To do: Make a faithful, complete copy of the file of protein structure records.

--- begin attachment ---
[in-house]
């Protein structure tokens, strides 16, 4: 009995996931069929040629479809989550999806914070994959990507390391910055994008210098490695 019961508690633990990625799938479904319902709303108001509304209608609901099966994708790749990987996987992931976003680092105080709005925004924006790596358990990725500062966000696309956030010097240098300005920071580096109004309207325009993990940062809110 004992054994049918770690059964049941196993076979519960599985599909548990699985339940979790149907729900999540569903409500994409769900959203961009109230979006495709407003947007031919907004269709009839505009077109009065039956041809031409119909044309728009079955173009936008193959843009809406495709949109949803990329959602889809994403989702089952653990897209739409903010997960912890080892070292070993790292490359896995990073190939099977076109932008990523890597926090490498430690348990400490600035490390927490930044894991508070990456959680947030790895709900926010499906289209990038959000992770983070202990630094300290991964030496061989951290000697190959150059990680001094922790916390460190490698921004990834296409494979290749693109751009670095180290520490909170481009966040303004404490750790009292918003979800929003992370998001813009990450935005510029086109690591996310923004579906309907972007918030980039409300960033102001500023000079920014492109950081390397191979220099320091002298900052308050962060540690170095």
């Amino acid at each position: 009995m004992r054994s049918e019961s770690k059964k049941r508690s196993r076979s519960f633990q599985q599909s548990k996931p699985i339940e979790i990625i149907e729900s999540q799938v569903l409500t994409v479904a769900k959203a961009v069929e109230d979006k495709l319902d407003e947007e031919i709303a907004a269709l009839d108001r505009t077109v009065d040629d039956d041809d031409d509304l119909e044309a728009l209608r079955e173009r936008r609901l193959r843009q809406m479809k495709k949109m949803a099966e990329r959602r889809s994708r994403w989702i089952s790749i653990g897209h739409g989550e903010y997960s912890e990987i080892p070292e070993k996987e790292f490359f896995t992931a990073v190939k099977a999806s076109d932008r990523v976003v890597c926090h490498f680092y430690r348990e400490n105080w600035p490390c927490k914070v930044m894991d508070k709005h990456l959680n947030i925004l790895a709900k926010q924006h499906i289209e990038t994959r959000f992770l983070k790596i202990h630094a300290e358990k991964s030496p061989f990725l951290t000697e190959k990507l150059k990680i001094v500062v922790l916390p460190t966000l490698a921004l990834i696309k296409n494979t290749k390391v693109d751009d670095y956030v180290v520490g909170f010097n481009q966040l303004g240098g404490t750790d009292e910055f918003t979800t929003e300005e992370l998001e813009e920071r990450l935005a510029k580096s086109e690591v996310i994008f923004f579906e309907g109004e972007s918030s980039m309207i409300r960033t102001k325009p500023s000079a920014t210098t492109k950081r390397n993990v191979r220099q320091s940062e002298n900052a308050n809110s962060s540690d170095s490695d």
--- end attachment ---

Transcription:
[in-house]
């Protein structure tokens, strides 16, 4: 009995996931069929040629479809989550999806914070994959990507390391910055994008210098490695 019961508690633990990625799938479904319902709303108001509304209608609901099966994708790749990987996987992931976003680092105080709005925004924006790596358990990725500062966000696309956030010097240098300005920071580096109004309207325009993990940062809110 004992054994049918770690059964049941196993076979519960599985599909548990699985339940979790149907729900999540569903409500994409769900959203961009109230979006495709407003947007031919907004269709009839505009077109009065039956041809031409119909044309728009079955173009936008193959843009809406495709949109949803990329959602889809994403989702089952653990897209739409903010997960912890080892070292070993790292490359896995990073190939099977076109932008990523890597926090490498430690348990400490600035490390927490930044894991508070990456959680947030790895709900926010499906289209990038959000992770983070202990630094300290991964030496061989951290000697190959150059990680001094922790916390460190490698921004990834296409494979290749693109751009670095180290520490909170481009966040303004404490750790009292918003979800929003992370998001813009990450935005510029086109690591996310923004579906309907972007918030980039409300960033102001500023000079920014492109950081390397191979220099320091002298900052308050962060540690170095």
């Amino acid at each position: 009995m004992r054994s049918e019961s770690k059964k049941r508690s196993r076979s519960f633990q599985q599909s548990k996931p699985i339940e979790i990625i149907e729900s999540q799938v569903l409500t994409v479904a769900k959203a961009v069929e109230d979006k495709l319902d407003e947007e031919i709303a907004a269709l009839d108001r505009t077109v009065d040629d039956d041809d031409d509304l119909e044309a728009l209608r079955e173009r936008r609901l193959r843009q809406m479809k495709k949109m949803a099966e990329r959602r889809s994708r994403w989702i089952s790749i653990g897209h739409g989550e903010y997960s912890e990987i080892p070292e070993k996987e790292f490359f896995t992931a990073v190939k099977a999806s076109d932008r990523v976003v890597c926090h490498f680092y430690r348990e400490n105080w600035p490390c927490k914070v930044m894991d508070k709005h990456l959680n947030i925004l790895a709900k926010q924006h499906i289209e990038t994959r959000f992770l983070k790596i202990h630094a300290e358990k991964s030496p061989f990725l951290t000697e190959k990507l150059k990680i001094v500062v922790l916390p460190t966000l490698a921004l990834i696309k296409n494979t290749k390391v693109d751009d670095y956030v180290v520490g909170f010097n481009q966040l303004g240098g404490t750790d009292e910055f918003t979800t929003e300005e992370l998001e813009e920071r990450l935005a510029k580096s086109e690591v996310i994008f923004f579906e309907g109004e972007s918030s980039m309207i409300r960033t102001k325009p500023s000079a920014t210098t492109k950081r390397n993990v191979r220099q320091s940062e002298n900052a308050n809110s962060s540690d170095s490695d």